Cindy McKenzie has joined PricewaterhouseCoopers as managing director of its U.S. entertainment, media and communications practice. Based in Los Angeles, she will oversee PwC’s Southern California efforts in technology, data and business intelligence consulting, focusing on such areas as IT strategy, digital supply chain,content rights management, third-party compensation and content security. McKenzie was SVP Information Technology at Fox Entertainment Group and before that VP Information Systems at Sony Pictures. PwC’s annual “Global Entertainment and Media Outlook” report is must-read for industry pros.
Fox Cable Networks, Fox Entertainment Group and National Geographic Society are being sued by a widow of an Army soldier over the documentary Inside Afghan ER, which she claims shows unauthorized pictures of her and her children. Donnice Roberts, whose husband Staff Sgt Kevin Casey Roberts was killed on duty in Afghanistan in May 2008, says her family’s lives are in danger from radical fanatics because of what was shown in the documentary, which never aired in the U.S. (Authorized by the Pentagon, Inside Afghan ER only aired internationally in 2009.) Roberts wants an injunction against Inside Afghan ER and more than $75,000 in damages, and she is seeking an order to stop the names and images of military families being used without their permission. Fox and National Geographic Society are partners in the Nat Geo Channel and Nat Geo Channels International. The suit was filed November 1 in U.S. District Court in Texas; service summons orders against the plaintiffs were filed Wednesday. “We have not been served with a lawsuit and as a result we can’t comment,” a Fox spokesperson said today, speaking for all defendants.
Alex Footman and Eric Glatt should not be allowed to enlarge their class action suit to include all Fox Entertainment Group interns, says Fox Searchlight. In a 24-page memorandum filed Wednesday in New York federal court (read it here), the studio claims that the request the former Black Swan interns’ made last month is speculative and not even plausible. Fox Searchlight did concede that former intern Eden Antalik could serve as a rep for interns in its NYC office. They did not do the same for Kanene Gratts, who served as an intern on (500) Days of Summer back in early 2008 in LA. Fox, who co-produced that film, claims that Gratts is time-barred under California law, which has a four-year statute of limitations.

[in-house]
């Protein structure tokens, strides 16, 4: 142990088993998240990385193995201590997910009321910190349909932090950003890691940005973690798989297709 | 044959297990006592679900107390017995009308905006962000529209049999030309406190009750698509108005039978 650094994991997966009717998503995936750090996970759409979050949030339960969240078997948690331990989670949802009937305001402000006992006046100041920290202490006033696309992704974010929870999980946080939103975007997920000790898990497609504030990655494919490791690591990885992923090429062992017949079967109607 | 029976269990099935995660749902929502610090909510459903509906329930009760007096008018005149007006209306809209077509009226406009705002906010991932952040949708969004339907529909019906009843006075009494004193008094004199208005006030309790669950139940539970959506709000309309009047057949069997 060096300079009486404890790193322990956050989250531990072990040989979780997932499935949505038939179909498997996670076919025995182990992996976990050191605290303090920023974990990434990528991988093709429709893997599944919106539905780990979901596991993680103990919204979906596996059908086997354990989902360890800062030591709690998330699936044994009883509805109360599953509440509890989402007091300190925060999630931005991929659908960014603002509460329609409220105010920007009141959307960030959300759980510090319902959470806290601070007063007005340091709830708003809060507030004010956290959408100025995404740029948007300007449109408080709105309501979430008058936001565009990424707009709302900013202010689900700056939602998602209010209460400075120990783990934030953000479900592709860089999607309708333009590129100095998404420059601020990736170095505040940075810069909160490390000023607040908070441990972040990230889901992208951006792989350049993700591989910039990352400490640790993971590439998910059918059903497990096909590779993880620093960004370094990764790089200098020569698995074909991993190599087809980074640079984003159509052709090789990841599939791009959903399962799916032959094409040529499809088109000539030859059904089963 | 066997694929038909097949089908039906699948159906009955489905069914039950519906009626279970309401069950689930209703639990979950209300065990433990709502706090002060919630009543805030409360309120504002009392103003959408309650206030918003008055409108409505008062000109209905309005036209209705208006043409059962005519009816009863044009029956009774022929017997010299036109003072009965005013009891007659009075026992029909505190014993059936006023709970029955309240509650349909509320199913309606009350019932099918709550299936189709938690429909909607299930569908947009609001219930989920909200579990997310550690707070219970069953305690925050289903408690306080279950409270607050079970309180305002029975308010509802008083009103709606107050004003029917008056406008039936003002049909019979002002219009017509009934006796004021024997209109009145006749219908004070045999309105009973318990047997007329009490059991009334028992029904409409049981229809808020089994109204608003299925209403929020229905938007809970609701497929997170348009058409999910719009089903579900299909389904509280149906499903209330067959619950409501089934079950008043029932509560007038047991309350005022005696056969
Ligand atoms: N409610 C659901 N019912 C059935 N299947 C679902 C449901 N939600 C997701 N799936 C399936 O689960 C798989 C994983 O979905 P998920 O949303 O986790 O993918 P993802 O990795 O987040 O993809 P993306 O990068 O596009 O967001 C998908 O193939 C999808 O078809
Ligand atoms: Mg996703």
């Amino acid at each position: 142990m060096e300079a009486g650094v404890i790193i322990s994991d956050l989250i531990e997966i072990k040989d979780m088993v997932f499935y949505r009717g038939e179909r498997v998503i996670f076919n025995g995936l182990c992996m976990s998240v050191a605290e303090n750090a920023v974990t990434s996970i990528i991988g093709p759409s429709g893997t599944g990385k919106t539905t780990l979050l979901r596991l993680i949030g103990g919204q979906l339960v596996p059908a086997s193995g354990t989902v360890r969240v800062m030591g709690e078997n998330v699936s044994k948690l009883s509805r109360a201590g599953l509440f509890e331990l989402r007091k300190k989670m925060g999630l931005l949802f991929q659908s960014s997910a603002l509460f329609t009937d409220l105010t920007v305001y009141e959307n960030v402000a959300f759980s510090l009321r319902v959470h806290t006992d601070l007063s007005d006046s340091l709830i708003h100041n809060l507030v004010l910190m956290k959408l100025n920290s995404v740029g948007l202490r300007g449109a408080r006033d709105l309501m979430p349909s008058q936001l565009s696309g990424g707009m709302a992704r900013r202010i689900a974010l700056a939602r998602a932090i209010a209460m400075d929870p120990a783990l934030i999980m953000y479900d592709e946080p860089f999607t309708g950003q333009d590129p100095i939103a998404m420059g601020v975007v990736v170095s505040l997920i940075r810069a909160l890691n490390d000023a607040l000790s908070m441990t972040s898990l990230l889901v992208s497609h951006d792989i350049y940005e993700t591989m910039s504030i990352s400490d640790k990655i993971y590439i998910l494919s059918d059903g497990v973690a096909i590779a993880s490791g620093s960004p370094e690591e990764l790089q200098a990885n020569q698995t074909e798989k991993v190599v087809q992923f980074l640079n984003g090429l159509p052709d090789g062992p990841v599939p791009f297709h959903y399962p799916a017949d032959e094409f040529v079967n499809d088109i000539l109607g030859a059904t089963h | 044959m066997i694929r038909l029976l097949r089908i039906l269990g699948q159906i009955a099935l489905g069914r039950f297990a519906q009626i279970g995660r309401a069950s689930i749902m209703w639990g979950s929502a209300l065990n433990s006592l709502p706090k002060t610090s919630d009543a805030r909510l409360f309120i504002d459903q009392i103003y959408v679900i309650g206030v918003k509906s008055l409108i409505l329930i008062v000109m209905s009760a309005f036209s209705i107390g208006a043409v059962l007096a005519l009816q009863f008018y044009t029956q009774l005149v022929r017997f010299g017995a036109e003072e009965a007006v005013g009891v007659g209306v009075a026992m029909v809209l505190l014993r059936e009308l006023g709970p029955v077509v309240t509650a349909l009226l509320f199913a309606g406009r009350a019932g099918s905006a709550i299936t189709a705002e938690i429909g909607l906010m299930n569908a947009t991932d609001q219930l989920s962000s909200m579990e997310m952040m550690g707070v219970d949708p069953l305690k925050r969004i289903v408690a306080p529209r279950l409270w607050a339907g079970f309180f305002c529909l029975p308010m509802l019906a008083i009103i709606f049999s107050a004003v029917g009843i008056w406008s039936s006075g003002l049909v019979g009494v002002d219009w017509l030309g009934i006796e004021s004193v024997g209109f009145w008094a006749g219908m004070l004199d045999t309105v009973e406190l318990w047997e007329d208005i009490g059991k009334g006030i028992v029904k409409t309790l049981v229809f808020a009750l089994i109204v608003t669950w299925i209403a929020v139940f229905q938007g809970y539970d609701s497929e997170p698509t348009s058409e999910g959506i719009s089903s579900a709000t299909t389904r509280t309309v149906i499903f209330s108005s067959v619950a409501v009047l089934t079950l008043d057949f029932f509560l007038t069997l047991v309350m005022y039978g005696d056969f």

A hearing in Manhattan on August 24 could significantly enlarge the class action suit two Black Swan interns brought last year against Fox Searchlight. In an order made public today (read it here), Judge William Pauley III has agreed to a conference next week on Alex Footman and Eric Glatt’s request to amend their suit. “Plaintiffs will seek to broaden the scope of the case to include all interns who participated in Fox Entertainment Group’s (‘FEG’s”) internship program,” wrote their lawyer Rachel Bien in an August 2 memo to the judge. The duo also want to separate the class of interns for their suit into “Corporate Interns,” those who worked through the FEG program, and “Production Interns,” those who worked on films that Fox Searchlight co-produced. To that end the amended suit will add two new plaintiffs, Eden Antalik and Kanene Gratts. The former worked through the FEG program and the latter worked on 2009’s (500) Days of Summer, a Searchlight co-produced film. The legal documents also state that “Ms. Gratts would seek to bring classwide claims under California’s Unfair Competition law for unpaid minimum wages on behalf of Production Interns who worked in California.